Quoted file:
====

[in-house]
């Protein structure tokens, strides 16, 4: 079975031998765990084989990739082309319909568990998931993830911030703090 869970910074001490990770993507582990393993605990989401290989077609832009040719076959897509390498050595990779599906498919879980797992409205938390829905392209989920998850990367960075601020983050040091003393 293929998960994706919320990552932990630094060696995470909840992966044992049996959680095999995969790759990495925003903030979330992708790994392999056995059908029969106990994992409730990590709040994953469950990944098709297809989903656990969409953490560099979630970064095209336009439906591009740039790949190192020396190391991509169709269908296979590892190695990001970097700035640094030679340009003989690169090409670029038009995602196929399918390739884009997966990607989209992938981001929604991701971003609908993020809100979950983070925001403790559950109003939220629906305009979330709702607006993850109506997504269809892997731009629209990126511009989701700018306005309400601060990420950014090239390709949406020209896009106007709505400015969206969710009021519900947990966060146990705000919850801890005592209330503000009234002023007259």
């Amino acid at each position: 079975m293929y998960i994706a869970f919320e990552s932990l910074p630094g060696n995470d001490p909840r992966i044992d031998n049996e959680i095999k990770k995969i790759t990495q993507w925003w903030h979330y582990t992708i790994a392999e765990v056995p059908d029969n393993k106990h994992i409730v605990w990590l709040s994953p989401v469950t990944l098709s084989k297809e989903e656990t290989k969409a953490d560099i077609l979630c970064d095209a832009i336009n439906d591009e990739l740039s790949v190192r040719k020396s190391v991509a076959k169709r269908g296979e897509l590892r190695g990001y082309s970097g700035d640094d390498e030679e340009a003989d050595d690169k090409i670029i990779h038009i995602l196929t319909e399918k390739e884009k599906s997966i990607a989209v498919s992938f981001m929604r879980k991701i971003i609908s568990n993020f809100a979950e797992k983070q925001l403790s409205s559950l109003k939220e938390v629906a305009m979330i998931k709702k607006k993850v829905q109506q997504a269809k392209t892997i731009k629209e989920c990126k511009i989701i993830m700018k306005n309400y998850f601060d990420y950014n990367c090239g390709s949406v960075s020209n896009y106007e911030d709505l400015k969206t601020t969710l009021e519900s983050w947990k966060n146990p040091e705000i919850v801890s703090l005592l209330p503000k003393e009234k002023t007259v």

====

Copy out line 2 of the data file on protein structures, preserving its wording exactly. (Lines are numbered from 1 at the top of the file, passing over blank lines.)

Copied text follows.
């Protein structure tokens, strides 16, 4: 079975031998765990084989990739082309319909568990998931993830911030703090 869970910074001490990770993507582990393993605990989401290989077609832009040719076959897509390498050595990779599906498919879980797992409205938390829905392209989920998850990367960075601020983050040091003393 293929998960994706919320990552932990630094060696995470909840992966044992049996959680095999995969790759990495925003903030979330992708790994392999056995059908029969106990994992409730990590709040994953469950990944098709297809989903656990969409953490560099979630970064095209336009439906591009740039790949190192020396190391991509169709269908296979590892190695990001970097700035640094030679340009003989690169090409670029038009995602196929399918390739884009997966990607989209992938981001929604991701971003609908993020809100979950983070925001403790559950109003939220629906305009979330709702607006993850109506997504269809892997731009629209990126511009989701700018306005309400601060990420950014090239390709949406020209896009106007709505400015969206969710009021519900947990966060146990705000919850801890005592209330503000009234002023007259």